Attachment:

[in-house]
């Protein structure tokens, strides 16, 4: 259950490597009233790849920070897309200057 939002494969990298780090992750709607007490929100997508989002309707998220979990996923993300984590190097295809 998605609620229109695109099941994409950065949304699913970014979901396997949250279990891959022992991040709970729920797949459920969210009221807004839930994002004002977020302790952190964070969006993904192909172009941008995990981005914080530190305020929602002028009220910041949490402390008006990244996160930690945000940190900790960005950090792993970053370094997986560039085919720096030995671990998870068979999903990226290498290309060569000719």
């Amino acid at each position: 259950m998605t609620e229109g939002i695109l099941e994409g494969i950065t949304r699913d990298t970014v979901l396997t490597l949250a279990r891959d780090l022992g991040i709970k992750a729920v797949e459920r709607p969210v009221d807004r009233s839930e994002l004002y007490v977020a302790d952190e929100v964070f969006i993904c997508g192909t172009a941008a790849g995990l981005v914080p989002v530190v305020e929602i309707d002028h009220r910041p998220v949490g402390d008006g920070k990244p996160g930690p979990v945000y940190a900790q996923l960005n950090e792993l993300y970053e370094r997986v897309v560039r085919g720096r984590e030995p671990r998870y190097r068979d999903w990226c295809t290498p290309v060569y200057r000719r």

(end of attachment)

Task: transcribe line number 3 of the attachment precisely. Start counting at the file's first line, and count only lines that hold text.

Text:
């Amino acid at each position: 259950m998605t609620e229109g939002i695109l099941e994409g494969i950065t949304r699913d990298t970014v979901l396997t490597l949250a279990r891959d780090l022992g991040i709970k992750a729920v797949e459920r709607p969210v009221d807004r009233s839930e994002l004002y007490v977020a302790d952190e929100v964070f969006i993904c997508g192909t172009a941008a790849g995990l981005v914080p989002v530190v305020e929602i309707d002028h009220r910041p998220v949490g402390d008006g920070k990244p996160g930690p979990v945000y940190a900790q996923l960005n950090e792993l993300y970053e370094r997986v897309v560039r085919g720096r984590e030995p671990r998870y190097r068979d999903w990226c295809t290498p290309v060569y200057r000719r």